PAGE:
Open Access Repository

Seasonal travel demand and peak load pricing on the Australia-U.S.A. air route

Downloads

Downloads per month over past year

Leetavorn, T (1982) Seasonal travel demand and peak load pricing on the Australia-U.S.A. air route. Unspecified thesis, University of Tasmania.

[img]
Preview
PDF (Whole thesis)
whole_Leetavorn...pdf | Download (9MB)
Available under University of Tasmania Standard License.

| Preview

Abstract

Since the early 1970's international travel and tourism have become important issues to many governments and of course the airline operators who have had to contend with rapidly rising costs of operations and capital. To some extent this problem has been alleviated through rapid technological advances made in the aviation industry. At the same time the airline operators have become aware of the leisure travel market which throughout the mid to late 1970's has provided the airlines with a boom period. This boom is slowly tapering off at a time when major carriers have just completed a re-equipment phase aimed at a growing market; pricing strategies have become an increasingly important tool for the operator to increase utilisation of their capacity. Many researchers have used econometric techniques for estimating airline demand functions, from these studies aggregate fare elasticities, different fare class elasticities, income elasticities and other service elasticities have been estimated. Each of these studies has shown the importance of fare and income elasticities in the leisure travel market. These basic estimates have helped to form some useful pricing policies. Recently operators and policy makers have noted the variability of demand for travel over time; as supply is fixed in the short run, operators have experienced periods of excess supply and periods of excess demand. To combat this variability of demand over time, operators have introduced seasonal pricing. As this is a recent innovation, no research work has been done on estimating the cross relationship between travel seasons. This study attempts to estimate the cross relationship between travel seasons on the Australia-U.S.A.-Pacific air route. 2. Seasonal and directional imbalances were cited by the Review Committee on Australian international civil aviation policy as being one of the major problems facing airline operators operating to and from Australia. Seasonal demand imbalance refers to the fact that travellers have preferred months of travel, which tends to lead to periods of high demand being concentrated into a few months of the year. Directional demand imbalance refers to the growing disparity between arrivals and departures into Australia. Figure 1 highlights both seasonal and directional demand imbalances. For Australian leisure travellers travelling to the United States the peak months are May, June, August and December. The off-peak months are February, March, October and November and the official shoulder months are January, April, July and September. While for travel from the U.S.A., the peak months are August, September, October and January; the shoulder months are February, July, November and December and the Off-peak months are March, April, May and June. Seasonal demand imbalance focuses on travel in one direction, while the directional imbalance focuses attention on travel in both directions. For instance, a good example of the directional imbalance problem is that the peak travel months for Australians going to the U.S.A. are May and June, which are the offpeak travel months for Americans visiting Australia. Both these imbalances create problems of which capacity utilisation is a major one. In 1979 the operators on the Australia-U.S.A. route made a conscious attempt to smooth out demand. They introduced seasonal price variations on the advanced purchase fare (APEF), the Group inclusive air fare (G.I.T.) and the Budget fare. The effects of these fares can be seen in Figure I. for true origin destination leisure travellers on the route for 1979 to 1980. The results are still unclear, but there appears to be a reduction in travel in the peak (Australia to U.S.), while off peak travel seems to be increasing in both travel directions. This study estimates the cross relationship between travel seasons using the ordinary least square technique. The results from the model will be used to determine the optimum level of fares for each season to ensure efficient utilisation of existing capacity.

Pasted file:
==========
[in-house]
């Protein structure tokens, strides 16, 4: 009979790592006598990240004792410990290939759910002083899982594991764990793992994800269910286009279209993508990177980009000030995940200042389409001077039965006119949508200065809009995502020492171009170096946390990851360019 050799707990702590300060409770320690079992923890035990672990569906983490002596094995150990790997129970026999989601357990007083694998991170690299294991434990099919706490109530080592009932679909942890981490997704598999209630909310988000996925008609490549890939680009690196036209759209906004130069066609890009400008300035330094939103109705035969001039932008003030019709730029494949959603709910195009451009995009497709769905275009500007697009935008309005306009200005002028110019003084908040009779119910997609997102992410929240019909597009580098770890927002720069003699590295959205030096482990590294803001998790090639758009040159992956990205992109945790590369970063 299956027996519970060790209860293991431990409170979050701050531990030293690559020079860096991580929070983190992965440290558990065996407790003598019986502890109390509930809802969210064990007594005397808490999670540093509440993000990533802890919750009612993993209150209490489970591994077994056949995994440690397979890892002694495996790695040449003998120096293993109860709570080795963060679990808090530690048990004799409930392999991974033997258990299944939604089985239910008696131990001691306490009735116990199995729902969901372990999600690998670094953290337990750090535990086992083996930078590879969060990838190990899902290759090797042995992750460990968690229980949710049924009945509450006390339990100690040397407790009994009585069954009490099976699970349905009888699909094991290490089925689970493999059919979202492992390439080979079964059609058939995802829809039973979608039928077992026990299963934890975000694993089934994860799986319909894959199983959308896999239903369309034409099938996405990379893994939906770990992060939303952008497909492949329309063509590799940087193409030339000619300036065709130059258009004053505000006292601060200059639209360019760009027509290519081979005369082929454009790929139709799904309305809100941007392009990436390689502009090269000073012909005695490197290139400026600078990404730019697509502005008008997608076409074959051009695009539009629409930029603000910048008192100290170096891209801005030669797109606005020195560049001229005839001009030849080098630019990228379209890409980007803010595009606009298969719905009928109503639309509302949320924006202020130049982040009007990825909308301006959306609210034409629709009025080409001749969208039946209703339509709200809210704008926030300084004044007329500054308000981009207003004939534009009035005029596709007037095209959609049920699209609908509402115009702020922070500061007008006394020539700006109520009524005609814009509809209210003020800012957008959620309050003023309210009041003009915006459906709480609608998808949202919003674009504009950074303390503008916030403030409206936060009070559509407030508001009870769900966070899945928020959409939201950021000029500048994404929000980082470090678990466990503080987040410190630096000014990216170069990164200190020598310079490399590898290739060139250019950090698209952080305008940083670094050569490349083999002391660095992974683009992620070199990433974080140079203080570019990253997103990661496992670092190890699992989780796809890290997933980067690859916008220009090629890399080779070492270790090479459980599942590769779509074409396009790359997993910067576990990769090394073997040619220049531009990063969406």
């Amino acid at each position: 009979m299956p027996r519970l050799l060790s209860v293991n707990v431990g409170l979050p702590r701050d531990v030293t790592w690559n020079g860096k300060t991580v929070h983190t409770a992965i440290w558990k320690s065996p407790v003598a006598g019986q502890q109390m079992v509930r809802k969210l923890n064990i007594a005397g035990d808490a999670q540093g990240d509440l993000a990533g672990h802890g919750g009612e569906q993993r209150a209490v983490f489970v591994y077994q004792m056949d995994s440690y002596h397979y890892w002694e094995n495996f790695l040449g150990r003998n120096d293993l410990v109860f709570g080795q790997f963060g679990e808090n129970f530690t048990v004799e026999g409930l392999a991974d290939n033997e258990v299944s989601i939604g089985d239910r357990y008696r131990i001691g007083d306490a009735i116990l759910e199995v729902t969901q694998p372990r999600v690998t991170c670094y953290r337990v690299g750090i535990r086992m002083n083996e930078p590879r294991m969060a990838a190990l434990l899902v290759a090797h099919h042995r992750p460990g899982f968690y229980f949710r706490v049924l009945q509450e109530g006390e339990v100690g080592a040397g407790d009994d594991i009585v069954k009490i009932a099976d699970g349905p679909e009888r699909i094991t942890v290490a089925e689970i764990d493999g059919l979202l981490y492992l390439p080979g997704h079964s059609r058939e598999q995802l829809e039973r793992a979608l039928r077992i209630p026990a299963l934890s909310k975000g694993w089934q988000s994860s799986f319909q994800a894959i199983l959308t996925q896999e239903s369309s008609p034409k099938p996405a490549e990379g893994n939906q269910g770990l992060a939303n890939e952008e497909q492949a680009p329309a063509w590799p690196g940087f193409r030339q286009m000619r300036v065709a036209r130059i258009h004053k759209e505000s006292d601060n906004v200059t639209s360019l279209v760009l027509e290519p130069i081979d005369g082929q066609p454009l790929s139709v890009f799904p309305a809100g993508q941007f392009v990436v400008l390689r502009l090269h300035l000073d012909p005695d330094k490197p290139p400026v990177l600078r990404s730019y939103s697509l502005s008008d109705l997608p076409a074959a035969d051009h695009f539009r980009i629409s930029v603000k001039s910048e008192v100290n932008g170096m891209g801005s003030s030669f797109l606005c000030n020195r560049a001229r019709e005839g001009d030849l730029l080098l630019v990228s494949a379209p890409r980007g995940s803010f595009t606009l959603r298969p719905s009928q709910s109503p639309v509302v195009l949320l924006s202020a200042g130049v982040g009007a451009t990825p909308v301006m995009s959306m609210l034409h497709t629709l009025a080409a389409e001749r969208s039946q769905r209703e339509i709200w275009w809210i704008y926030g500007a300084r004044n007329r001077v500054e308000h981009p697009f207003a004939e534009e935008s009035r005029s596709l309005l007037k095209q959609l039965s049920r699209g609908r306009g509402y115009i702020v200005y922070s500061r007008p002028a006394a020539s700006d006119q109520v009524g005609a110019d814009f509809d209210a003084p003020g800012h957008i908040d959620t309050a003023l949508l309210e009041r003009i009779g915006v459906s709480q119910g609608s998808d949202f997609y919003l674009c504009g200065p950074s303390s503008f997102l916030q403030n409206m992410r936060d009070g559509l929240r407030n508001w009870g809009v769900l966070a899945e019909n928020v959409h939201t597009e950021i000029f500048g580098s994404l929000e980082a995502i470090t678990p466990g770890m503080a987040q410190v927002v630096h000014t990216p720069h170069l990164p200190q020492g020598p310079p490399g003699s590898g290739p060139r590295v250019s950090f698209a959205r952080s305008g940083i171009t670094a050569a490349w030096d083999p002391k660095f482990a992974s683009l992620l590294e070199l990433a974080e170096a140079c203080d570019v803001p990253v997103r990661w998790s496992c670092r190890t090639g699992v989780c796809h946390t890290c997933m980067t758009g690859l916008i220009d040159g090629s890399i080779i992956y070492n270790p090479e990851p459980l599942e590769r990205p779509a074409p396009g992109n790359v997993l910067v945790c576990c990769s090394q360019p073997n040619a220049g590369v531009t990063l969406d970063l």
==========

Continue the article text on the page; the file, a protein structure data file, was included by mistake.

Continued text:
Item Type: Thesis (Unspecified)
Keywords: Air travel, Aeronautics, Commercial, Aeronautics, Commercial
Copyright Holders: The Author
Copyright Information:

Copyright 1982 the Author - The University is continuing to endeavour to trace the copyright
owner(s) and in the meantime this item has been reproduced here in good faith. We
would be pleased to hear from the copyright owner(s).

Additional Information:

Thesis (M. Trans.Ec)--University of Tasmania, 1983. Bibliography: l. 135-137

Date Deposited: 19 Dec 2014 02:25
Last Modified: 27 Jul 2017 01:21
Item Statistics: View statistics for this item

Actions (login required)

Item Control Page Item Control Page
TOP